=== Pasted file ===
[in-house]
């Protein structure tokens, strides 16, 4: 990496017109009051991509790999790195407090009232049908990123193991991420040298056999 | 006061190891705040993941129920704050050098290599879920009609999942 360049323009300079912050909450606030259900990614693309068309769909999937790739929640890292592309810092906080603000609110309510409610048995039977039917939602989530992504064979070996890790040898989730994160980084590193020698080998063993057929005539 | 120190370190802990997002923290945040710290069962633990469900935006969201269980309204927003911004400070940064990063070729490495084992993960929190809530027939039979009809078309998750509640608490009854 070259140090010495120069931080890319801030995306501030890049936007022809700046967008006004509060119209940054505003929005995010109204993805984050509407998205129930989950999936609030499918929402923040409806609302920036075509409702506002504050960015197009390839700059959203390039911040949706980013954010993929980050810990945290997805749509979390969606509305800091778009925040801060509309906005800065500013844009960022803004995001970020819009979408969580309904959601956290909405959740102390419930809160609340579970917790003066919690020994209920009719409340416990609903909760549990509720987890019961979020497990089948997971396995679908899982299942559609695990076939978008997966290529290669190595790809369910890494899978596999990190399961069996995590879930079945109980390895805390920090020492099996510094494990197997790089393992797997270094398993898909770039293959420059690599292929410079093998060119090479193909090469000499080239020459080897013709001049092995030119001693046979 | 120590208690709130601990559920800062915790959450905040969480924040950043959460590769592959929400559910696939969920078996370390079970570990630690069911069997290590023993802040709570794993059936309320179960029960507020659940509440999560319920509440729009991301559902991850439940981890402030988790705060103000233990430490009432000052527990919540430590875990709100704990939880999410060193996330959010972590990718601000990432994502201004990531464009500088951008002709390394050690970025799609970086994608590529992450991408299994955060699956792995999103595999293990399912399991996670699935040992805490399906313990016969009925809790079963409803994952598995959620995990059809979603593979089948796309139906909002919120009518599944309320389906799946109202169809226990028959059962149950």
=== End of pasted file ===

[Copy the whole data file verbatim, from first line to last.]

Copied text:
[in-house]
């Protein structure tokens, strides 16, 4: 990496017109009051991509790999790195407090009232049908990123193991991420040298056999 | 006061190891705040993941129920704050050098290599879920009609999942 360049323009300079912050909450606030259900990614693309068309769909999937790739929640890292592309810092906080603000609110309510409610048995039977039917939602989530992504064979070996890790040898989730994160980084590193020698080998063993057929005539 | 120190370190802990997002923290945040710290069962633990469900935006969201269980309204927003911004400070940064990063070729490495084992993960929190809530027939039979009809078309998750509640608490009854 070259140090010495120069931080890319801030995306501030890049936007022809700046967008006004509060119209940054505003929005995010109204993805984050509407998205129930989950999936609030499918929402923040409806609302920036075509409702506002504050960015197009390839700059959203390039911040949706980013954010993929980050810990945290997805749509979390969606509305800091778009925040801060509309906005800065500013844009960022803004995001970020819009979408969580309904959601956290909405959740102390419930809160609340579970917790003066919690020994209920009719409340416990609903909760549990509720987890019961979020497990089948997971396995679908899982299942559609695990076939978008997966290529290669190595790809369910890494899978596999990190399961069996995590879930079945109980390895805390920090020492099996510094494990197997790089393992797997270094398993898909770039293959420059690599292929410079093998060119090479193909090469000499080239020459080897013709001049092995030119001693046979 | 120590208690709130601990559920800062915790959450905040969480924040950043959460590769592959929400559910696939969920078996370390079970570990630690069911069997290590023993802040709570794993059936309320179960029960507020659940509440999560319920509440729009991301559902991850439940981890402030988790705060103000233990430490009432000052527990919540430590875990709100704990939880999410060193996330959010972590990718601000990432994502201004990531464009500088951008002709390394050690970025799609970086994608590529992450991408299994955060699956792995999103595999293990399912399991996670699935040992805490399906313990016969009925809790079963409803994952598995959620995990059809979603593979089948796309139906909002919120009518599944309320389906799946109202169809226990028959059962149950």